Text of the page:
Technology has also driven business response to the economic climate, with companies driving productivity to deliver more for less in the highly competitive global market, not just in products and services, but in their marketing too.
The downward pressure on marketing budgets and the flow on effect drove productivity improvements initially, but with no quality or performance metric to assess value this has led to the commoditisation of paid media and the agencies with a negative impact on relationships, value and marketing performance.
In the past five years we have restructured more than a dozen marketing functions and teams including media, construction, financial services, tertiary education and more, to align them to delivering productivity improvements, delivering millions of dollars back into the marketing budget in the process. The restructuring process is often driven by a desire to align the marketing to the business objective and the consumer to deliver growth.
We have also increasingly been involved in driving marketing performance through the application of the Zero Based Budgeting (ZBB) process to align the marketing budget to performance metrics and focusing the marketing investment on those areas that drive results.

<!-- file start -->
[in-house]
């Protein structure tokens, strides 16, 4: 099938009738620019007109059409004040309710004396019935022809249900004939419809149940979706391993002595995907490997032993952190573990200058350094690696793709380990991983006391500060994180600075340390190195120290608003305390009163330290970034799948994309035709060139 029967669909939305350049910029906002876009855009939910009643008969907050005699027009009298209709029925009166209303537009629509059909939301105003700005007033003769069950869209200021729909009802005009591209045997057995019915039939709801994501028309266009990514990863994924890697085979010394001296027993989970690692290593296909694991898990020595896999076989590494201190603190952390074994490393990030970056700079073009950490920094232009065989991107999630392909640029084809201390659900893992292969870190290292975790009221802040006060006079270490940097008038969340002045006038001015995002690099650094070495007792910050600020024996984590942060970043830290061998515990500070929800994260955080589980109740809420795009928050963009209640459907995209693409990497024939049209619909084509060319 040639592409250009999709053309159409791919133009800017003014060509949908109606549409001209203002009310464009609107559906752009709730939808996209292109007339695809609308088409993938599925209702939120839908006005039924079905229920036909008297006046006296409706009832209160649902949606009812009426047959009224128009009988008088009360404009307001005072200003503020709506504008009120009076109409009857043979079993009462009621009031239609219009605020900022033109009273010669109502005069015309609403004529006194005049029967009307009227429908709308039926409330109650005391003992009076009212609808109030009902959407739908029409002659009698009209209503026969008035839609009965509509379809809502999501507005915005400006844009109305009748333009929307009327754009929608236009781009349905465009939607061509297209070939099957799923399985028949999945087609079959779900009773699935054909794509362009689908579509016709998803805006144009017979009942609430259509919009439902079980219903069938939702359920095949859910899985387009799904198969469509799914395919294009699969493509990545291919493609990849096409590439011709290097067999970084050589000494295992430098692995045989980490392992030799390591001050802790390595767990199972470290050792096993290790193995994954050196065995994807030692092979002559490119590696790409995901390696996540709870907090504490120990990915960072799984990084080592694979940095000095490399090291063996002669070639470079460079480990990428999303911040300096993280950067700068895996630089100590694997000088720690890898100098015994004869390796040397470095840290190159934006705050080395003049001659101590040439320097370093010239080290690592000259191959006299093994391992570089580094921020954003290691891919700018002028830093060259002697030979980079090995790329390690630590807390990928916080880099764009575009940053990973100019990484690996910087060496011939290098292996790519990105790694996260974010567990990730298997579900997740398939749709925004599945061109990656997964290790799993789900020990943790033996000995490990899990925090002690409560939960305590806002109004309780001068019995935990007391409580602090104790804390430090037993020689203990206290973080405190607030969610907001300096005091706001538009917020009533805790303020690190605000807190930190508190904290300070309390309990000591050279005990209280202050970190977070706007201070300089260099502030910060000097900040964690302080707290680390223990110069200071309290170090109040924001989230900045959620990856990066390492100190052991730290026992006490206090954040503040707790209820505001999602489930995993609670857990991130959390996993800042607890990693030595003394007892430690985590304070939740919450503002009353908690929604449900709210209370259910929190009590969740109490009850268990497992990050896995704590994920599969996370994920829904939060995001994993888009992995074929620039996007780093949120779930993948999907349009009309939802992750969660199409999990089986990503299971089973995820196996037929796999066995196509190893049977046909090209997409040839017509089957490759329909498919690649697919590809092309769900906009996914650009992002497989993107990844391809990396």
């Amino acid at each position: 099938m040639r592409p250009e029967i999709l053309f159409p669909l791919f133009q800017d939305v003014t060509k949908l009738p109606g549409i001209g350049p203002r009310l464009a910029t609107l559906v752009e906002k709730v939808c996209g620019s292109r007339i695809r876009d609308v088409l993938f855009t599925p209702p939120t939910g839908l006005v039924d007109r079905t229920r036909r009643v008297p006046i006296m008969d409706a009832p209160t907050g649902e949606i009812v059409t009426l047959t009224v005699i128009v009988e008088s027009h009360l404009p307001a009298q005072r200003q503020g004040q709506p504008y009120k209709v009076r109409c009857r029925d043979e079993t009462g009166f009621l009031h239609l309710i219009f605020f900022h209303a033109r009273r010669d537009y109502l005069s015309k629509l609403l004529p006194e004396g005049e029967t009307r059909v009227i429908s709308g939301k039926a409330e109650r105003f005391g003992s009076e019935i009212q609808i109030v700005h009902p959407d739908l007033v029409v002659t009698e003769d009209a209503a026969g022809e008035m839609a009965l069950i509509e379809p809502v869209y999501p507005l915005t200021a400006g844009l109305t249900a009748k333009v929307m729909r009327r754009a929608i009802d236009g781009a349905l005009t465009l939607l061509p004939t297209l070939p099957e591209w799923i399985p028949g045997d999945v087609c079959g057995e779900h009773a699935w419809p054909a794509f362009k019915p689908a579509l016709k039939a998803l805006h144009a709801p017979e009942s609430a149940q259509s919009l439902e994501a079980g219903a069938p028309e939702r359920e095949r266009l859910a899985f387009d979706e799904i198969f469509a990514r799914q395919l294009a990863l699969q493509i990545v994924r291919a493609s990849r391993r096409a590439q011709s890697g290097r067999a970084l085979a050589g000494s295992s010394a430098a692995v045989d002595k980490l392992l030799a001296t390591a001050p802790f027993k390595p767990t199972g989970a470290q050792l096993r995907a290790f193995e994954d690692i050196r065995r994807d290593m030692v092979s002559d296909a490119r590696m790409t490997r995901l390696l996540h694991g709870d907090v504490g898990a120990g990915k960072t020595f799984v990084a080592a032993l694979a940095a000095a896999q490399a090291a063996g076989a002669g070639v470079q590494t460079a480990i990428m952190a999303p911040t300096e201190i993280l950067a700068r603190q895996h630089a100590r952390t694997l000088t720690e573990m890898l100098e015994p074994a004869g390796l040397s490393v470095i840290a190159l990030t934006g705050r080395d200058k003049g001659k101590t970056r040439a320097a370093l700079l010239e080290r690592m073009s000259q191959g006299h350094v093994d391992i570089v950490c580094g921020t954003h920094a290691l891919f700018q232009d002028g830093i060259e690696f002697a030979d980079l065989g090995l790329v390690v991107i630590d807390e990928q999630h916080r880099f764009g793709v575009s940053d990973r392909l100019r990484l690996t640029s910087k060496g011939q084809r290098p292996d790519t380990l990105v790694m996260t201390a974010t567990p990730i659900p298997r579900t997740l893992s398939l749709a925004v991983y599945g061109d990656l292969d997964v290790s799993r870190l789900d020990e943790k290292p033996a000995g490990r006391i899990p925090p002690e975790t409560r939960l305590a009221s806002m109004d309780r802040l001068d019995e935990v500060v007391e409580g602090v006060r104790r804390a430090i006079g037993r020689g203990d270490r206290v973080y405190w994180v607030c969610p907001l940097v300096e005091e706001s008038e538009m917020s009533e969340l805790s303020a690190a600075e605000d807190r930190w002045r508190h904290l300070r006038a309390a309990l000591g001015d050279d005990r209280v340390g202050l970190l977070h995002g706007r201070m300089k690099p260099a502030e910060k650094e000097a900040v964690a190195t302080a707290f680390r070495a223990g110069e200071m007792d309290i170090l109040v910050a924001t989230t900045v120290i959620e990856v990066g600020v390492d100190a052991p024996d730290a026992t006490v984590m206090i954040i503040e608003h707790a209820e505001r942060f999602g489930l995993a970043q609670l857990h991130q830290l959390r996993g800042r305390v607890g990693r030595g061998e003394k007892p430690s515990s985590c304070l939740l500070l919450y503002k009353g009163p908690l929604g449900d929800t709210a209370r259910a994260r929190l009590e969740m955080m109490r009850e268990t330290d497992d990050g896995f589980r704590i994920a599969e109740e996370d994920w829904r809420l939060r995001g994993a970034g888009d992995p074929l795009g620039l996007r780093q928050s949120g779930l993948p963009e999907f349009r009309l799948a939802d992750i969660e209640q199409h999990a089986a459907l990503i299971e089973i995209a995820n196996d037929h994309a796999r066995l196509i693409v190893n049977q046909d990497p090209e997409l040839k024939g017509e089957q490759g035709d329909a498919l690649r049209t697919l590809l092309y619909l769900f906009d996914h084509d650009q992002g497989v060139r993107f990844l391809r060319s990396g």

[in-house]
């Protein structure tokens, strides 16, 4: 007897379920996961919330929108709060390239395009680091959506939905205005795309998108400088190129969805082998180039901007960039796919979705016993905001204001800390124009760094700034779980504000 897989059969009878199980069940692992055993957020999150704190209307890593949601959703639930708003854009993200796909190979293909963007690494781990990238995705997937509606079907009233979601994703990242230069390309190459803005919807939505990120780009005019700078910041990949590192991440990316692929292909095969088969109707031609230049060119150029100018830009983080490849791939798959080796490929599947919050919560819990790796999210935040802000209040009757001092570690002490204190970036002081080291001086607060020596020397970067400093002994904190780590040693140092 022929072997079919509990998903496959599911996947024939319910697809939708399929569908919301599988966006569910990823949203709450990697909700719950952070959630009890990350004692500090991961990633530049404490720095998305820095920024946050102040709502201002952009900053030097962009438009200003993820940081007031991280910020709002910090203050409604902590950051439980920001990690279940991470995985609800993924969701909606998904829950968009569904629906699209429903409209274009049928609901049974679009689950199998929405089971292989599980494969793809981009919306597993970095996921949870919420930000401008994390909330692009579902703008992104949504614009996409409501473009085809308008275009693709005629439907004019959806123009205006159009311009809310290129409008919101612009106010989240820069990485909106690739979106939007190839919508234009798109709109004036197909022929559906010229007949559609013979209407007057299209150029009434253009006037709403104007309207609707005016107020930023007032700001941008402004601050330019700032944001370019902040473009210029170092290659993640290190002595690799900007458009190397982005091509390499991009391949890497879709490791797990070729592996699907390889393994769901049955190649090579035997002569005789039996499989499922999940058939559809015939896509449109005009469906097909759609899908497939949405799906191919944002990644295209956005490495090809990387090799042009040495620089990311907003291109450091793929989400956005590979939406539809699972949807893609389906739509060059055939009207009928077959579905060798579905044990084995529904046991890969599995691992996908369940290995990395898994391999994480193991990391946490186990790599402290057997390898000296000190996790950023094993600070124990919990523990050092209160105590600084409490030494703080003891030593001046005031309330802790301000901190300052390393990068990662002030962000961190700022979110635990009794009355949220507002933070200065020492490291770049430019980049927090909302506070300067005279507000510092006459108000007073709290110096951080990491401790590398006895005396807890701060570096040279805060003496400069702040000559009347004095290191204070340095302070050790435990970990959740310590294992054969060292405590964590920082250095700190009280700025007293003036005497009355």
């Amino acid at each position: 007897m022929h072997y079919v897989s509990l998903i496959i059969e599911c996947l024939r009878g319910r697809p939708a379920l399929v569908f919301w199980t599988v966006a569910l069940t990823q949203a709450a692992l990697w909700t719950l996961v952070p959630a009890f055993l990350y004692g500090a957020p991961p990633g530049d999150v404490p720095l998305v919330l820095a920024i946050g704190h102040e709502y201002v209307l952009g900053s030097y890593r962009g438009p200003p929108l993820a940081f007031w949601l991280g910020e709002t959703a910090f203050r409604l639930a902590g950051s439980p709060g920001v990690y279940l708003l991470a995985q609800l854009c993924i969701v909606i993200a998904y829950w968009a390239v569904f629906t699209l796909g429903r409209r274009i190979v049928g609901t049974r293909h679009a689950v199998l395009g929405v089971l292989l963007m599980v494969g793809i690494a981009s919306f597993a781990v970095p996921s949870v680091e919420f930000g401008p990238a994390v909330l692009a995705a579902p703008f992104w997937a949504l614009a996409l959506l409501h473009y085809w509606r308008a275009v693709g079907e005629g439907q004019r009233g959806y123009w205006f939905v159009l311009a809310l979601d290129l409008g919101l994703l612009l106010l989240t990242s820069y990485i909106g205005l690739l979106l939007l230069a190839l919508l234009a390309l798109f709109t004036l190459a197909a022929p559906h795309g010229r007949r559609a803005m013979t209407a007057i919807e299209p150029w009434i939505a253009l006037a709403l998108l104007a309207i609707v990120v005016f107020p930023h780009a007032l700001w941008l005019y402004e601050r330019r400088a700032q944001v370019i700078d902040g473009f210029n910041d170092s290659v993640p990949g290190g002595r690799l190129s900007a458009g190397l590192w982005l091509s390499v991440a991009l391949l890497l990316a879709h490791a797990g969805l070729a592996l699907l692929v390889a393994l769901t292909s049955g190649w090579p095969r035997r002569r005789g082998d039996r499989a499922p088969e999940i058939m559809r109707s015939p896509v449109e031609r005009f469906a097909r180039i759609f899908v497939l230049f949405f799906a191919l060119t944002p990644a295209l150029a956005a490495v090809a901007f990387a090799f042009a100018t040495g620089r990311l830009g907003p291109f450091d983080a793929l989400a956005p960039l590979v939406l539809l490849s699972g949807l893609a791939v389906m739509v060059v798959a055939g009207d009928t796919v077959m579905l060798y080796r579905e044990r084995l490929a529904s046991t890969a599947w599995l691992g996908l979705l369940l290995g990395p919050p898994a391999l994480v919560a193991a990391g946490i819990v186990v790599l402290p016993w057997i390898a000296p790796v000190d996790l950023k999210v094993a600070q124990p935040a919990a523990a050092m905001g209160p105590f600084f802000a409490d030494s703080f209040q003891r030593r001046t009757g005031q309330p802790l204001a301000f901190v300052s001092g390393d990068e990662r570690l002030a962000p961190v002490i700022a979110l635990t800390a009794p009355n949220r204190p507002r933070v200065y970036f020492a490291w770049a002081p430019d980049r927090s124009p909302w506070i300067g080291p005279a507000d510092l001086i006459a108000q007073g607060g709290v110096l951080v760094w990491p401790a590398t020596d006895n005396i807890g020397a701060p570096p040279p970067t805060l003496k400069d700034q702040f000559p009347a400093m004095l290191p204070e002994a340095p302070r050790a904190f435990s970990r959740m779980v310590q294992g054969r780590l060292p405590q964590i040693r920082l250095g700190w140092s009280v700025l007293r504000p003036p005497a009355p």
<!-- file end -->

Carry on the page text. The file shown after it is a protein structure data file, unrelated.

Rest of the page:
These results often require for marketing to be collaborating across the organisation and the various stakeholder groups to deliver a consistent customer experience. We have worked with telecommunications, chemical companies, financial services and more in ensuring engagement, alignment and collaboration with these groups to deliver high performance outcomes using the Evalu8ing platform.
As I wrote earlier, technology has had a huge impact on marketing and almost every organisation is on some type of technology or digital transformation. We have worked with those who are taking the first tentative steps or those well in to the process and finding new challenges.
We have helped CPG companies select the right content management system (CMS) and automotive and retail advertisers select the right customer relationship management (CRM) and point of purchase (POP) technology. We have helped companies select digital asset management (DAM) systems and worked with a client who having invested in a major marketing platform, needed assistance delivering the expected outcomes.